In other words, if you’re attempting to manifest romance and have a specific idea of what that could look like, you might dream of romance in some other way. “This doesn't mean you are off base,” she says. “Your dreams give you deeper meaning to your conscious desires and fears.” By allowing your real-life dreams to start mixing with your subconscious dreams, you just might wind up with what you really want.
Though Naiman disagrees with the modern vision of manifestation, his thoughts on this echo Paiva’s. “I believe contemporary notions about manifestation are not very useful,” he says. “The essence of dream work is not about utilizing or hacking our dreams, it's about recognizing a deeper intelligence within the dream that can serve us.” As long as you don’t get too stuck on what you think you want or need, your dreams can provide a valuable layer of information. Rather than trying to manifest a specific thing — for example, a certain outcome in a relationship — paying attention to your dreams about your relationship may result in a deeper understanding of your own hopes or needs.
Registered clinical counselor Leslie Ellis, Ph.D., RCC, an expert in working with dreams, nightmares, and the effects of trauma in psychotherapy, puts it even more plainly. “Dreams can respond to the questions and desires we are holding,” she says. “They often pick up on our most salient emotional concerns and offer a kind of visual commentary on the situation.”
A daily affirmation or manifestation might not transfer to dreams, but they are vehicles into your dream world. “If you want your dreams to provide insight into specific themes, or even point to answers you’re seeking, try formulating an open-ended question and writing it down before going to sleep,” Ellis says, adding that you might even “slip it under your pillow.”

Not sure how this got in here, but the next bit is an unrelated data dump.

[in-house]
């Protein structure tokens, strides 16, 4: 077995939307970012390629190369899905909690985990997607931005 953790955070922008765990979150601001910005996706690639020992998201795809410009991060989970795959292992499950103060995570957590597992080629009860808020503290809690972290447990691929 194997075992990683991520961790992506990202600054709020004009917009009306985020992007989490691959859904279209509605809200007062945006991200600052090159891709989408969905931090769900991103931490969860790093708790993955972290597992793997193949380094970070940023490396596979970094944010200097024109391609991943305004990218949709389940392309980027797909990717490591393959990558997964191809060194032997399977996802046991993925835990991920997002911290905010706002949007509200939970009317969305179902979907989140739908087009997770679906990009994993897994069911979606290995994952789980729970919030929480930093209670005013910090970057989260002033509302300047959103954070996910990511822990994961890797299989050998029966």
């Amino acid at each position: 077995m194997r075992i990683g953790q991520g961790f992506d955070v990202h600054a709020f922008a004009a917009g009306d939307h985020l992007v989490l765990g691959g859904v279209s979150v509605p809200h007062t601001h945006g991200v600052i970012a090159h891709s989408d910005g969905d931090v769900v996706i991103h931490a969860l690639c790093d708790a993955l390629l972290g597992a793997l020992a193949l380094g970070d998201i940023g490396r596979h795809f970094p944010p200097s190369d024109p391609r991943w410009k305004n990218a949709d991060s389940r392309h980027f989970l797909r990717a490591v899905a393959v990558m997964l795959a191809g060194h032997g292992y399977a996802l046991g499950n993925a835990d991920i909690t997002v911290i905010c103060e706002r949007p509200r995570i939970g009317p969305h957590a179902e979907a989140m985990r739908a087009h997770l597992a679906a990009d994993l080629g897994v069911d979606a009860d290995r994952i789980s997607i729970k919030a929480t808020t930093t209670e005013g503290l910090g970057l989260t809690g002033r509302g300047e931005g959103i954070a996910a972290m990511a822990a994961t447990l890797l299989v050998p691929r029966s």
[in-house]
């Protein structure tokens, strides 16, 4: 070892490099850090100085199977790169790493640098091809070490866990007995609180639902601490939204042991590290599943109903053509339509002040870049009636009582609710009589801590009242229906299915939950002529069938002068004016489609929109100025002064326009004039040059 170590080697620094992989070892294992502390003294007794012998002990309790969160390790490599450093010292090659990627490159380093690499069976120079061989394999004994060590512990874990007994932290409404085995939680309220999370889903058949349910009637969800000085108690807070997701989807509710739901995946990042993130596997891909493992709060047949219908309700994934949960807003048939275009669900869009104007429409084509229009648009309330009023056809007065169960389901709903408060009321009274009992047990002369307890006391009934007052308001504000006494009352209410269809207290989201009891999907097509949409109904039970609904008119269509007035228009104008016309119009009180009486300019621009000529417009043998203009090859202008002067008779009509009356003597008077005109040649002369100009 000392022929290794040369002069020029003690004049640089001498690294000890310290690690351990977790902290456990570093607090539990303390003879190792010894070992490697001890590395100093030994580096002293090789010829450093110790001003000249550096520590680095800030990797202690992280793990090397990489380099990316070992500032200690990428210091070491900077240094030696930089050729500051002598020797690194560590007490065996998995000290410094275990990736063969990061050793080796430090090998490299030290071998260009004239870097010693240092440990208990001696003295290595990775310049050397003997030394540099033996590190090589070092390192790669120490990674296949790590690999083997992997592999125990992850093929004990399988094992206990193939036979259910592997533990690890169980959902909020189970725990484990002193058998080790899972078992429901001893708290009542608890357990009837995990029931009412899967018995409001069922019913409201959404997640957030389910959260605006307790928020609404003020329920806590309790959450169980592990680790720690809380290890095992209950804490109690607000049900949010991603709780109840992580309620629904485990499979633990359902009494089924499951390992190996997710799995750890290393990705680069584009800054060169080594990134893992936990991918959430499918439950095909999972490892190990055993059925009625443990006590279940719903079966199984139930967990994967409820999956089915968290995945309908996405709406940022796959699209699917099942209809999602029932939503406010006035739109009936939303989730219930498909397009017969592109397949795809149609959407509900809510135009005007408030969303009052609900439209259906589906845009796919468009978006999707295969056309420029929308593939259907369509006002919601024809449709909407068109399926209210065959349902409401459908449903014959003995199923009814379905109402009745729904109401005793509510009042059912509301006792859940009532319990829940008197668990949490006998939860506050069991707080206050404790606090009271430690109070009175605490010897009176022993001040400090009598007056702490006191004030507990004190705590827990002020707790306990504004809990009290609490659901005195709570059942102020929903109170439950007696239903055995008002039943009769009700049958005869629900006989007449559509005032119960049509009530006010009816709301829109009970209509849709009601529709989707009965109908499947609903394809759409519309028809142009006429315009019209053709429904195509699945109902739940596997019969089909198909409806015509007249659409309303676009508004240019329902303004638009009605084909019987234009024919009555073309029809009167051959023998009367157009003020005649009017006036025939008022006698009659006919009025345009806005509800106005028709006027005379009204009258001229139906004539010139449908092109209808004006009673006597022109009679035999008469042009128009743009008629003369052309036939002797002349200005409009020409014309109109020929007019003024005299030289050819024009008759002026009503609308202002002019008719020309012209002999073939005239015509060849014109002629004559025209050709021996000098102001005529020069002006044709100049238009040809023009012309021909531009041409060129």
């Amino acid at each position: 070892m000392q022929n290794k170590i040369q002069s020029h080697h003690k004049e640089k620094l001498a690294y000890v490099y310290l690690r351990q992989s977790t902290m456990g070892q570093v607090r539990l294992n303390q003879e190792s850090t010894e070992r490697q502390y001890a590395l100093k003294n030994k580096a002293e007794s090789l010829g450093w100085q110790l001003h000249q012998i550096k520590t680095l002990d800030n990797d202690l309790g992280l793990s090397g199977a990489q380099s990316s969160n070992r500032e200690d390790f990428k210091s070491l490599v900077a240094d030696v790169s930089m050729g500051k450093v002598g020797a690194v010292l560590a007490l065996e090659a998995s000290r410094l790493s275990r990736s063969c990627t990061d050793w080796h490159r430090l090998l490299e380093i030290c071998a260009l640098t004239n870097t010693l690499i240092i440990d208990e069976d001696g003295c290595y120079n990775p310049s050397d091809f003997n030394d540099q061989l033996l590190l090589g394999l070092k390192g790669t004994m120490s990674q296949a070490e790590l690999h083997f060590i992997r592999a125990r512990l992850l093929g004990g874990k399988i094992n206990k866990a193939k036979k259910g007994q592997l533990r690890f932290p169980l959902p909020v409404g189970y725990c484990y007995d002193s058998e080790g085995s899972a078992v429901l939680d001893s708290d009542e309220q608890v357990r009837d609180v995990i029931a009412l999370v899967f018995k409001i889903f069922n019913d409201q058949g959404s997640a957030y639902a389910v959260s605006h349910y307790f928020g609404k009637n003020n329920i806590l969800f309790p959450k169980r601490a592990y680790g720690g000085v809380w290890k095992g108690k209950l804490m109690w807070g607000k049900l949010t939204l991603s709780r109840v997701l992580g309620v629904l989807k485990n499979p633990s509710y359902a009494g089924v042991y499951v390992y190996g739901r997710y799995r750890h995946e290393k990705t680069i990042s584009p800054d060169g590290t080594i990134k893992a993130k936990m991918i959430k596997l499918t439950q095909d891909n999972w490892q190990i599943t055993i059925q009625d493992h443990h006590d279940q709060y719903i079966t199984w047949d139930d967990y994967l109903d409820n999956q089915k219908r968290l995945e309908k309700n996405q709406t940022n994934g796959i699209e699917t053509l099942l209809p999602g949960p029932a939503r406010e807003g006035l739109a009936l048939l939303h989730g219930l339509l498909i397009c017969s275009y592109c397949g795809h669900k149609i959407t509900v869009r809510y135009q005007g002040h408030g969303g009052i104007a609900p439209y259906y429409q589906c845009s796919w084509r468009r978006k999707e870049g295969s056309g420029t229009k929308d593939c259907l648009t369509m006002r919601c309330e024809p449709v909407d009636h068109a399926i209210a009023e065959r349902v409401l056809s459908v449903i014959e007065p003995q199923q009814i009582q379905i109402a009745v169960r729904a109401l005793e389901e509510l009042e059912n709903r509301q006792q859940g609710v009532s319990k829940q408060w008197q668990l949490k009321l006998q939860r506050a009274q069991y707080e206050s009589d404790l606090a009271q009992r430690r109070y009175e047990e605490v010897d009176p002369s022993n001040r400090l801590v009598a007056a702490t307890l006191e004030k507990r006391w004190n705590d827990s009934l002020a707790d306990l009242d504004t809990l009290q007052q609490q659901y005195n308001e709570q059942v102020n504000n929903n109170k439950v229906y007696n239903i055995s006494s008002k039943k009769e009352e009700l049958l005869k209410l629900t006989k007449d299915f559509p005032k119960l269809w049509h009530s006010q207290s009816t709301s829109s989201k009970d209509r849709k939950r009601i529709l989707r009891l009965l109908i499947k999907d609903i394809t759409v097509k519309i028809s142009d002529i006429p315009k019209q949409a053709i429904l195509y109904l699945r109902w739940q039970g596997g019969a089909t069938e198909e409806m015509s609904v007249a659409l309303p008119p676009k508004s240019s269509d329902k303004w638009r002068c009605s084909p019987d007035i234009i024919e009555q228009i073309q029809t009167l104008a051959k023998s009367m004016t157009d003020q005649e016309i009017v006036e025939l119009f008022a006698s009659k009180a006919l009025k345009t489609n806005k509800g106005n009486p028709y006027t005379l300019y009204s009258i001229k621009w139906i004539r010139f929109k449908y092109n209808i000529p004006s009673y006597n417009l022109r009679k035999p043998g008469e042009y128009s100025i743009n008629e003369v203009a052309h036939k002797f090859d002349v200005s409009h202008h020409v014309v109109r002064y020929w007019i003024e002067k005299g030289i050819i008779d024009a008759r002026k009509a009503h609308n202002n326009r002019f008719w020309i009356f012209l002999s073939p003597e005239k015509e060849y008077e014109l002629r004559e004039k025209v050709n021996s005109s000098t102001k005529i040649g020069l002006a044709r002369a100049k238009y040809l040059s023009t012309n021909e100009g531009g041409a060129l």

From there, see what comes. It might be nothing, but it might also point you in a new direction. “You could ask your dream to show you something important about your love life — and then treat the dreams that come that night or in the next few as if they are an answer to your request,” Ellis says. “This doesn’t always work, but there is some research to show that this way of incubating dreams has the best chance of success.”
OK, I’m Ready — How Do I Journal A Dream?
If you talk to 15 different experts on the subconscious, you might get 15 different suggestions about how to format your dreams. But the main theme across all four experts we spoke with is that journaling is a choose-your-own-adventure situation, and that you have to do it first thing in the morning. Beyond that, play around, try different formats, and do what works best for you.
“It’s important to journal dreams upon awaking,” Naiman says. “How one does so is up to the individual — we can journal any standard narrative form, we can do so poetically, we can even sketch aspects of the dream.”
Tessina agrees. “Dreams are not necessarily in words,” she says. “Record them verbally, or draw pictures or write, in disjointed notes or long narratives.”